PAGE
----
For those of you panicking right now, keep in mind that a big factor in your credit is time; younger people tend to have less time in their credit history, and thus it’s more difficult to get up to those higher scores. Credit scores are broken down into a number of categories, and one of the main ones is the age of your credit history – if your oldest credit card is only a few years old, and all your other accounts are newer, it’s not surprising that they see you as a “new” borrower, and thus more “risky” to lend to.
Another major category is the number of accounts you have – if you have one credit card, a modest car payment, and some student loans, that’s only a handful of accounts, so once again, they aren’t convinced that you’re a safe bet. Let me add a disclaimer here – do not go open a bunch of accounts you don’t need just to add to the total number of open accounts you have, since opening new lines of credit can actually set you back temporarily. Application for credit (generally known as “hard inquiries”) count against you, and stay on your credit for 2 years – whether you are approved or not – so be careful not to apply for new accounts for the sake of having them.
Now that we’ve touched on some of the basics, let’s talk about the title of this post – how you can improve it right now without paying anything. One of the most important factors in your credit score is your credit card utilization, or how much of your credit you are “using”. Let’s say here that you have a credit card with a $10,000 limit, and you currently have $5,000 on that card. Your credit card “utilization” would be 50%. In this category, the key is golf scoring – you want to keep your utilization as low as possible, without being zero.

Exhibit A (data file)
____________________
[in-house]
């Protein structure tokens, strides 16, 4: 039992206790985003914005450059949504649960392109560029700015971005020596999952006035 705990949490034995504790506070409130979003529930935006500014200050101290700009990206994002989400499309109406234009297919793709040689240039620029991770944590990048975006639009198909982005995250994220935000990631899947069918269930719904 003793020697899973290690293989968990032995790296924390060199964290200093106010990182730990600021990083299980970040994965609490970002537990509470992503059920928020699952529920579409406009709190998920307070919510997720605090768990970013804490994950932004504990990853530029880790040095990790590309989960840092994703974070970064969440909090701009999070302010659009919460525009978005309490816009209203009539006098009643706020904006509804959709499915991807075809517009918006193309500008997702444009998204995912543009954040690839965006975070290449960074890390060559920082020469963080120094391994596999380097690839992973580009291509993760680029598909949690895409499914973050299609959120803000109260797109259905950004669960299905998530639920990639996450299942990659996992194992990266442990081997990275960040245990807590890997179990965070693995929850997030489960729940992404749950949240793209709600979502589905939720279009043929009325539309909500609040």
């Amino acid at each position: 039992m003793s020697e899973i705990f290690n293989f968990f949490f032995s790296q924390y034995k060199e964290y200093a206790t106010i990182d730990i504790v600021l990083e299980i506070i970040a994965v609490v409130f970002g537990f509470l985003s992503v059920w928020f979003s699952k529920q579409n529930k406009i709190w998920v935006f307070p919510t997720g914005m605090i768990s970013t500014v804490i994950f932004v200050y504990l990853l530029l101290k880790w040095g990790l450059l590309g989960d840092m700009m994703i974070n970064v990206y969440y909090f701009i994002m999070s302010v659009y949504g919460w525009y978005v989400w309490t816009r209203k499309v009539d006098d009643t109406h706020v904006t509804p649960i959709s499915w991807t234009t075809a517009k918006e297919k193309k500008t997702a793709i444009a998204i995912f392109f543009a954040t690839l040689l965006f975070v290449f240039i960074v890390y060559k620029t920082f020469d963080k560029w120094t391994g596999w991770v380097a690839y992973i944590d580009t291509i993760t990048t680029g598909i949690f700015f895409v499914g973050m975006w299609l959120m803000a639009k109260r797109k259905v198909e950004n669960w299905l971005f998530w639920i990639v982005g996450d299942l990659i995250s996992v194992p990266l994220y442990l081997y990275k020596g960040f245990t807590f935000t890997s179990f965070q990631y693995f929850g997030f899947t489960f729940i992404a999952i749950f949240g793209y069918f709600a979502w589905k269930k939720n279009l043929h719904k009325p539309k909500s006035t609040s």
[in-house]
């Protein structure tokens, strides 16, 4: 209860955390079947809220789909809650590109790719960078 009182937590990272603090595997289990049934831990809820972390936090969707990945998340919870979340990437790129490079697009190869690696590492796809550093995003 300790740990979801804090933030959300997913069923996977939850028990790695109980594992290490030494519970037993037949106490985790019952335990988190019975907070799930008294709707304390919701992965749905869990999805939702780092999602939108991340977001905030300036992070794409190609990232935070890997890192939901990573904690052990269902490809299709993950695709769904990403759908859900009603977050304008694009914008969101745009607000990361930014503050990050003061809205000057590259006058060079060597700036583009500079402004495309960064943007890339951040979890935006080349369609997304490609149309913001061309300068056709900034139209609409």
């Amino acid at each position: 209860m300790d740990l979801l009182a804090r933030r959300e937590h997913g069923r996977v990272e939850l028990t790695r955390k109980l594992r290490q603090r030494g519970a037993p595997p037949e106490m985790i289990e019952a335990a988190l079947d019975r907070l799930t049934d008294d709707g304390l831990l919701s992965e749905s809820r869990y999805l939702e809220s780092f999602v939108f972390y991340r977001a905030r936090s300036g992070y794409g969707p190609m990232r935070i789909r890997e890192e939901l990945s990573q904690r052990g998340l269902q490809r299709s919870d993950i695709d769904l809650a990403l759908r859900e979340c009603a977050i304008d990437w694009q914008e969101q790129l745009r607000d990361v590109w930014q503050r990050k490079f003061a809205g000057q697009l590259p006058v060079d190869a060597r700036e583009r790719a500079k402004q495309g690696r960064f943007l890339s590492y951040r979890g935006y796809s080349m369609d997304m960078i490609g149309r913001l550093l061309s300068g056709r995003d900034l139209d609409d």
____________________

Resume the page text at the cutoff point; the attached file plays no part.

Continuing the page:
Now ideally, you’d pay off that $5,000 and be out of credit card debt, right? WRONG – this is one of the simplest mistakes made because it’s simply not advertised – if you pay off your credit card in full, you now have a 0% utilization, meaning you aren’t using it at all, and this counts against you. Anything below 10% utilization is considered excellent, and since this is one of the biggest factors in your credit, the lower you can get this utilization, the more your credit score is going to jump.
So what’s the simplest solution to this math problem? Raise the limit. Call your credit card company, go to your bank, or go online, and request a credit limit increase. Do it on every single credit card you own, and do it regularly – I request increases about every 6 months or so. Now let’s go back to our $10,000 limit scenario – let’s say you request an increase, and they bump you up to a $15,000 credit limit. Now that $5,000 that you have on your card is only 33% of your total – congrats, you just bumped up your credit score! Let’s say in another few months you increase it to $20,000 – now you’re at 25% utilization!